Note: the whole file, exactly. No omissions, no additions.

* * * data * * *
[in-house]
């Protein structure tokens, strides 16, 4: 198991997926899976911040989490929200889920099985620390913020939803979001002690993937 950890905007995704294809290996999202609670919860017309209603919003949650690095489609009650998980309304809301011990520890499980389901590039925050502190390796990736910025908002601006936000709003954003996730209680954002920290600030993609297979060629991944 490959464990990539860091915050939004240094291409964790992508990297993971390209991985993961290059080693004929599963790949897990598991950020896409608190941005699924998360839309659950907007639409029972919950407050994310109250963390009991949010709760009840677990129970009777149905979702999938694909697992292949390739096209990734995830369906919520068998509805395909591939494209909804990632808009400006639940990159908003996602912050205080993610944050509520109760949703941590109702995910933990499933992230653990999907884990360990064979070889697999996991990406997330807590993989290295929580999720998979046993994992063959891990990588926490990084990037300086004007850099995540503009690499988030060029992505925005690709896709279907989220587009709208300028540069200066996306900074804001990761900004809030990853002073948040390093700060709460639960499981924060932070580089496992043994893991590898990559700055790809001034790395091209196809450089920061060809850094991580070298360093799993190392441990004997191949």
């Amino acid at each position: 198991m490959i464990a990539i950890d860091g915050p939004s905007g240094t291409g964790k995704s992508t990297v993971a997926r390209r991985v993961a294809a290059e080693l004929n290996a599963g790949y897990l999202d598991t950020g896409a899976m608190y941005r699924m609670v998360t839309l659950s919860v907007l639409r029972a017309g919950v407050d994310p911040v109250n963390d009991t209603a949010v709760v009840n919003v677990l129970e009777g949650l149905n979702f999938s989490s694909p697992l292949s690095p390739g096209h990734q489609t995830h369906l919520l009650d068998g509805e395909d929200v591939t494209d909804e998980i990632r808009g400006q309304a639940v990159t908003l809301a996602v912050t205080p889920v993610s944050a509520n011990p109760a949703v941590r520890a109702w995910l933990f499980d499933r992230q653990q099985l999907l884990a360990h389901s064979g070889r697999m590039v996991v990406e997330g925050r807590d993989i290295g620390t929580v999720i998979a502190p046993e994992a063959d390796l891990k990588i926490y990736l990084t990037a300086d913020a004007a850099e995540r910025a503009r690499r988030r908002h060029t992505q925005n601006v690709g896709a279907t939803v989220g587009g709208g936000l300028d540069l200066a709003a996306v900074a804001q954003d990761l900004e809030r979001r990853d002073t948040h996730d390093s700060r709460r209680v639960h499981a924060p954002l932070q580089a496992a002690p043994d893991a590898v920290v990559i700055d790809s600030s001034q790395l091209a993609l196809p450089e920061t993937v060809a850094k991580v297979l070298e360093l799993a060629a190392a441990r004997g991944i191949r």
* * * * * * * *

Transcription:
[in-house]
């Protein structure tokens, strides 16, 4: 198991997926899976911040989490929200889920099985620390913020939803979001002690993937 950890905007995704294809290996999202609670919860017309209603919003949650690095489609009650998980309304809301011990520890499980389901590039925050502190390796990736910025908002601006936000709003954003996730209680954002920290600030993609297979060629991944 490959464990990539860091915050939004240094291409964790992508990297993971390209991985993961290059080693004929599963790949897990598991950020896409608190941005699924998360839309659950907007639409029972919950407050994310109250963390009991949010709760009840677990129970009777149905979702999938694909697992292949390739096209990734995830369906919520068998509805395909591939494209909804990632808009400006639940990159908003996602912050205080993610944050509520109760949703941590109702995910933990499933992230653990999907884990360990064979070889697999996991990406997330807590993989290295929580999720998979046993994992063959891990990588926490990084990037300086004007850099995540503009690499988030060029992505925005690709896709279907989220587009709208300028540069200066996306900074804001990761900004809030990853002073948040390093700060709460639960499981924060932070580089496992043994893991590898990559700055790809001034790395091209196809450089920061060809850094991580070298360093799993190392441990004997191949």
């Amino acid at each position: 198991m490959i464990a990539i950890d860091g915050p939004s905007g240094t291409g964790k995704s992508t990297v993971a997926r390209r991985v993961a294809a290059e080693l004929n290996a599963g790949y897990l999202d598991t950020g896409a899976m608190y941005r699924m609670v998360t839309l659950s919860v907007l639409r029972a017309g919950v407050d994310p911040v109250n963390d009991t209603a949010v709760v009840n919003v677990l129970e009777g949650l149905n979702f999938s989490s694909p697992l292949s690095p390739g096209h990734q489609t995830h369906l919520l009650d068998g509805e395909d929200v591939t494209d909804e998980i990632r808009g400006q309304a639940v990159t908003l809301a996602v912050t205080p889920v993610s944050a509520n011990p109760a949703v941590r520890a109702w995910l933990f499980d499933r992230q653990q099985l999907l884990a360990h389901s064979g070889r697999m590039v996991v990406e997330g925050r807590d993989i290295g620390t929580v999720i998979a502190p046993e994992a063959d390796l891990k990588i926490y990736l990084t990037a300086d913020a004007a850099e995540r910025a503009r690499r988030r908002h060029t992505q925005n601006v690709g896709a279907t939803v989220g587009g709208g936000l300028d540069l200066a709003a996306v900074a804001q954003d990761l900004e809030r979001r990853d002073t948040h996730d390093s700060r709460r209680v639960h499981a924060p954002l932070q580089a496992a002690p043994d893991a590898v920290v990559i700055d790809s600030s001034q790395l091209a993609l196809p450089e920061t993937v060809a850094k991580v297979l070298e360093l799993a060629a190392a441990r004997g991944i191949r």